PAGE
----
Day 152: Susan Sontag

From her speech “At the Same Time: The Novelist and Moral Reasoning”:


To tell a story is to say: this is the important story. It is to reduce the spread and simultaneity of everything to something linear, a path.

To be a moral human being is to pay, be obliged to pay, certain kinds of attention.

When we make moral judgments, we are not just saying that this is better than that. Even more fundamentally, we are saying that this is more important than that. It is to order the overwhelming spread and simultaneity of everything, at the price of ignoring or turning our backs on most of what is happening in the world.

The nature of moral judgments depends on our capacity for paying attention — a capacity that, inevitably, has its limits but whose limits can be stretched.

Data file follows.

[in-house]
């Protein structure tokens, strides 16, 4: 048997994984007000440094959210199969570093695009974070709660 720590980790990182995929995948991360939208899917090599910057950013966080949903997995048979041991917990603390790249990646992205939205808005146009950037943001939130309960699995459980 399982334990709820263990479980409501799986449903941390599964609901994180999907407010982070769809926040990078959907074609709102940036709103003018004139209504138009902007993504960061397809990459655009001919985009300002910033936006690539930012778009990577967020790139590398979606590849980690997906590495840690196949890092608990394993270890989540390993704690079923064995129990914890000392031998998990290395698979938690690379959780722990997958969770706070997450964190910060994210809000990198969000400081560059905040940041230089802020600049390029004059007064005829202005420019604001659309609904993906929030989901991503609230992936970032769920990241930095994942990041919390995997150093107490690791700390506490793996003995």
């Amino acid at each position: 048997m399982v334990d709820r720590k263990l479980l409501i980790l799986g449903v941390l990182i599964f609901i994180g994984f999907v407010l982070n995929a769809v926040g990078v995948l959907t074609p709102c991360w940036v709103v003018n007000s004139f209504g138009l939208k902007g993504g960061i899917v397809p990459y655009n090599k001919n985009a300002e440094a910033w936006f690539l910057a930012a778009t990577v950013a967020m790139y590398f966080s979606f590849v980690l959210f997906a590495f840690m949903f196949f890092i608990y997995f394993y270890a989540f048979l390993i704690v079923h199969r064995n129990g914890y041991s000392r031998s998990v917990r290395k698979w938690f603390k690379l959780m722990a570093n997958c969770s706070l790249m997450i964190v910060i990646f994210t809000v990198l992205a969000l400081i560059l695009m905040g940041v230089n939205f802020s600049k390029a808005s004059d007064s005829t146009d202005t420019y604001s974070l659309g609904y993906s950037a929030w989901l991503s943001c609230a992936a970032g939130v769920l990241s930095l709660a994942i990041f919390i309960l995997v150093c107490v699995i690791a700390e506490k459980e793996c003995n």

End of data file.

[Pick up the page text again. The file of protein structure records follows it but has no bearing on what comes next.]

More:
Day 104: Notebook entry from May 24, 2017

Chade-Meng Tan, mindfulness trainer at Google, has an exercise he calls “just note gone.” He instructs, notice the end of an experience and its subsequent absence. After a bell rings, notice the absence of bell sound after the vibrations decay. After a deer vanishes in the woods, note that is now missing from where it was. Attend to absence.

And so in writing, attend to the narrative negative space. Invoke the hole in experience when something ends.

Inverse noticing. Notice not what is newly present—change by addition—but what is newly absent—change by subtraction.